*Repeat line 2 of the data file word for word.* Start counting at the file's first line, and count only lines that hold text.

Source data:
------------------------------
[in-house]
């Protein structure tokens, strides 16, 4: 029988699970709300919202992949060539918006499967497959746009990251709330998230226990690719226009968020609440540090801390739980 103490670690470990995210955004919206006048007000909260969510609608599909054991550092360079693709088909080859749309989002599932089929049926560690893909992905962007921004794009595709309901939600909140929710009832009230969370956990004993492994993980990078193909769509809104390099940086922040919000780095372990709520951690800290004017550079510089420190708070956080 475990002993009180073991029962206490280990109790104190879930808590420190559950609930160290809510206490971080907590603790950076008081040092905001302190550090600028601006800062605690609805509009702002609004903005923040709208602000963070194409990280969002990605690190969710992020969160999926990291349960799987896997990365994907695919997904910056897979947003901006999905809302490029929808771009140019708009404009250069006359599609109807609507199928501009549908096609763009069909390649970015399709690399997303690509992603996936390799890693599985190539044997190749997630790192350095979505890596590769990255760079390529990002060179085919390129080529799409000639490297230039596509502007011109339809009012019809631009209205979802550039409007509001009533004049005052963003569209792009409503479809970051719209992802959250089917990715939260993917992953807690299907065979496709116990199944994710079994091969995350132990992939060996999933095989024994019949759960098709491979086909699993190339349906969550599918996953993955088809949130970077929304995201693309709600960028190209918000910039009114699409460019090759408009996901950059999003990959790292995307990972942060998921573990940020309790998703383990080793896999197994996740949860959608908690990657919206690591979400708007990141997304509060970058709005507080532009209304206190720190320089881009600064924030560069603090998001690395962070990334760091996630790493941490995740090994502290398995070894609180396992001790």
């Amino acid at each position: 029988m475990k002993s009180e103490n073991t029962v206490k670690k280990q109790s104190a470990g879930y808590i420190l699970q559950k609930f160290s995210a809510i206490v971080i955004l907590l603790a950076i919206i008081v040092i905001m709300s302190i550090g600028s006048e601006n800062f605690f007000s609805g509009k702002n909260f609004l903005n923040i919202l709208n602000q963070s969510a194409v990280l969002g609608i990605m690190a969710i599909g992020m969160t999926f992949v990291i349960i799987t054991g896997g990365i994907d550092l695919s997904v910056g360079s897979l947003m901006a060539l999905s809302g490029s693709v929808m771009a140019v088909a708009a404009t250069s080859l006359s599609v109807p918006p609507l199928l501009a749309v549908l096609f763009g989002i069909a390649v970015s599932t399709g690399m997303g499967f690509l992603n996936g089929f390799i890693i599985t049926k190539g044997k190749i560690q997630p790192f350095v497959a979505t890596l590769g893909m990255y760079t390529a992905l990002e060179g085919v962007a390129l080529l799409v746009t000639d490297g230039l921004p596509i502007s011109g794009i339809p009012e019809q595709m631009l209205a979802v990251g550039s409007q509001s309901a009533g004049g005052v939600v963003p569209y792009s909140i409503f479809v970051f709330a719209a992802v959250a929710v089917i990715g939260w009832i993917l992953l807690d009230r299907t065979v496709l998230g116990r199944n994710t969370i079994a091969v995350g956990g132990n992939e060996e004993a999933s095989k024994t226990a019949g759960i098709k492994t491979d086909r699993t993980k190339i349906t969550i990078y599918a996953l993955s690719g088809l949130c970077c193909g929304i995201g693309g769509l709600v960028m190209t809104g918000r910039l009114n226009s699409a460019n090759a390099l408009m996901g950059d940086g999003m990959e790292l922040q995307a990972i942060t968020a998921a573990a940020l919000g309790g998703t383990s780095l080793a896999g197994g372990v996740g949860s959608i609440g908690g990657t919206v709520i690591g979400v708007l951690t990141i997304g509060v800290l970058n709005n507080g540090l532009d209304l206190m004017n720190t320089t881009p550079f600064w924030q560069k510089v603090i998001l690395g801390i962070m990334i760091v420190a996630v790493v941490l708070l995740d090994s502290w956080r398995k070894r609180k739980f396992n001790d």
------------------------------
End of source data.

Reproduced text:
């Protein structure tokens, strides 16, 4: 029988699970709300919202992949060539918006499967497959746009990251709330998230226990690719226009968020609440540090801390739980 103490670690470990995210955004919206006048007000909260969510609608599909054991550092360079693709088909080859749309989002599932089929049926560690893909992905962007921004794009595709309901939600909140929710009832009230969370956990004993492994993980990078193909769509809104390099940086922040919000780095372990709520951690800290004017550079510089420190708070956080 475990002993009180073991029962206490280990109790104190879930808590420190559950609930160290809510206490971080907590603790950076008081040092905001302190550090600028601006800062605690609805509009702002609004903005923040709208602000963070194409990280969002990605690190969710992020969160999926990291349960799987896997990365994907695919997904910056897979947003901006999905809302490029929808771009140019708009404009250069006359599609109807609507199928501009549908096609763009069909390649970015399709690399997303690509992603996936390799890693599985190539044997190749997630790192350095979505890596590769990255760079390529990002060179085919390129080529799409000639490297230039596509502007011109339809009012019809631009209205979802550039409007509001009533004049005052963003569209792009409503479809970051719209992802959250089917990715939260993917992953807690299907065979496709116990199944994710079994091969995350132990992939060996999933095989024994019949759960098709491979086909699993190339349906969550599918996953993955088809949130970077929304995201693309709600960028190209918000910039009114699409460019090759408009996901950059999003990959790292995307990972942060998921573990940020309790998703383990080793896999197994996740949860959608908690990657919206690591979400708007990141997304509060970058709005507080532009209304206190720190320089881009600064924030560069603090998001690395962070990334760091996630790493941490995740090994502290398995070894609180396992001790």